Alleged Defamation: Court acquits journalists, chides police, magistrate over shoddy trial

The Kwara State High Court, sitting as an appellate court in Ilorin, has discharged and acquitted two journalists convicted of publishing a defamatory article against a rice factory, faulting the police and trial magistrate’s ruling.

In February 2023, a magistrate’s court convicted Alfred Olufemi, an investigative reporter, and Gidado Shuaib, editor of Abuja-based News Digest, over a report against Hillcrest Agro-Allied Industries Limited.

The report published in News Digest in 2018 detailed how the company’s staff members smoked Indian hemp freely within its premises, violating relevant laws and health regulations.

In his verdict, the trial magistrate, A.S. Muhammad, found the journalists guilty of criminal conspiracy and defamation. He then sentenced the journalists to two months imprisonment with an option of fine.

But the journalists immediately appealed the judgement at the state High Court, where a three-man panel reviewed the trial court’s judgement.

The journalists’ lawyer, Yunus AbdulSalam, urged the appellate court to quash the lower court’s conviction. The Abuja-based lawyer argued that the respondent, the prosecution at the lower court, did not prove its case beyond reasonable doubt as the report of the police investigation it relied on was already issued before the appellants were invited for questioning.

He also argued that the trial magistrate did not regard the testimony of the journalists’ key witness and their defence, among other issues raised during the trial.


Delivering its judgement on 14 February, a three-man panel comprising Justice M.O Adegbite, Justice S.B Olanipekun and Justice S.M Akanbi, ruled that they had no difficulty in resolving the issue in favour of the appellants.

“We find merit in the appeal, set aside the conviction and sentence. We allow the appeal and enter a verdict of discharge and acquittal for the appellants,” said the presiding judge, Justice Akanbi.

Reacting to the outcome of the appeal, the journalists’ lawyer, Mr. AbdulSalam described the decision of the court as a victory for his clients and press freedom in Nigeria.

“For nearly six years, these young journalists fought to reclaim their innocence and I’m happy that the appeal court delivered justice. This is a win for truth, press freedom and rule of law,” he said.

Shoddy police investigation

Meanwhile, in the 25-page judgement obtained by PRNigeria, the presiding judge took a swipe at the police and the trial magistrate over their roles in the conviction of the journalists.

“I think with all due respect to the learned magistrate, he came to the conclusion after taking into consideration the prosecution’s investigation report which came out before the arrest and invitation of the Appellant.”

The judges stated that besides the fact that the evidence of the prosecution witness sharply contradicted the evidence tendered by the witness, the report coming out before investigation leaves much to be desired

They maintained that despite the contradiction in evidence presented by the prosecution, the trial court took the narration of the Investigating Police Officer (IPO) hook line and sinker.

“The shoddy and shady investigation embarked upon by the police must have misled the trial magistrate court to its finding without regard to the evidence of the Appellants,” the judgement read.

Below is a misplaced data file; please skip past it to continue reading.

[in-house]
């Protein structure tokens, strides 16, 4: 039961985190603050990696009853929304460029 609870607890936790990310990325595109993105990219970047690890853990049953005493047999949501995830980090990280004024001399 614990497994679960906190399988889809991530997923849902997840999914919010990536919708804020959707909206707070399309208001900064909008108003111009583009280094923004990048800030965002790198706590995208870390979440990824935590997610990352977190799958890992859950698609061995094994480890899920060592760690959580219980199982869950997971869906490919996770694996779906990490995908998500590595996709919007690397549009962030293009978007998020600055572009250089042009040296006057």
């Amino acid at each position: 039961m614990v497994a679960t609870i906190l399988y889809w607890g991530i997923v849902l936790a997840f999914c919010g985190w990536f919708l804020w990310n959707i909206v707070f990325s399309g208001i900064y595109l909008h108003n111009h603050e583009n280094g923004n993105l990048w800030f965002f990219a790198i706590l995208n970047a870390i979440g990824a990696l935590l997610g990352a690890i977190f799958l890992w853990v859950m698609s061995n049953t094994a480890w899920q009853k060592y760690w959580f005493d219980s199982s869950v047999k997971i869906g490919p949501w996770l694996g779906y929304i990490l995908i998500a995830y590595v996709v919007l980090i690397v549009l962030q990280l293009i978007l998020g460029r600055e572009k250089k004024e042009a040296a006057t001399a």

“Investigation report came before an invitation of the Appellants to exhibit P6 and the defence of the DW1 were jettisoned for the evidence of the prosecution witnesses. Every doubt ought to have been resolved in favour of the defence in criminal cases.”

Overwhelmed magistrate

The appellate judges also described the magistrate as being overwhelmed by the evidence of the prosecution witnesses without taking into proper account the defence of the defendants.

“The defence of the Appellants ought to be considered. In other words, the principle of natural justice ought to be taken into consideration instead of the prosecution’s evidence alone.The learned trial judge got carried away with the confessional statement and PW2’s evidence without regard to the evidence of the defendants,” the judgement read.

They pointed out that a traverse through the evidence on record showed that the elements contained in section 392 of the penal code, which the magistrate relied on, were not proven by the prosecution.

Former CBN chief absent from court

One of the grounds cited for the acquittal of the journalists was that Sarah Alade, a former acting Governor of the Central Bank of Nigeria, who the police claimed was defamed was never in court to give evidence.

This newspaper recalls that at the start of the trial in 2019, Mrs Alade, who was then serving as the special assistant to former President Muhammadu Buhari, was named the owner of Hillcrest Agro-allied but never showed up in court.

But midway into the trial, the company claimed it belonged to Mrs Alade’s son, one Ayo Alade, who later appeared in court to give evidence.

“For emphasis, while exhibit P2 says the company is owned by Sarah Alade who is said to be defamed. The evidence of PW1 at page 89 says the company Hillcrest Agro Allied Industry Limited does not belong to Dr.(Mrs.) Sarah Alade,” The court judgement said.

“We are of the firm view also that the finding of the trial magistrate, particularly PW2, the confessional statement held to have sufficiently established the offence of conspiracy and defamation against the 1st and 2nd defendant is not proved.”

“With all due respect, we hold the view for the above-stated reasons that the trial magistrate’s finding was not well founded,” the judges concluded.

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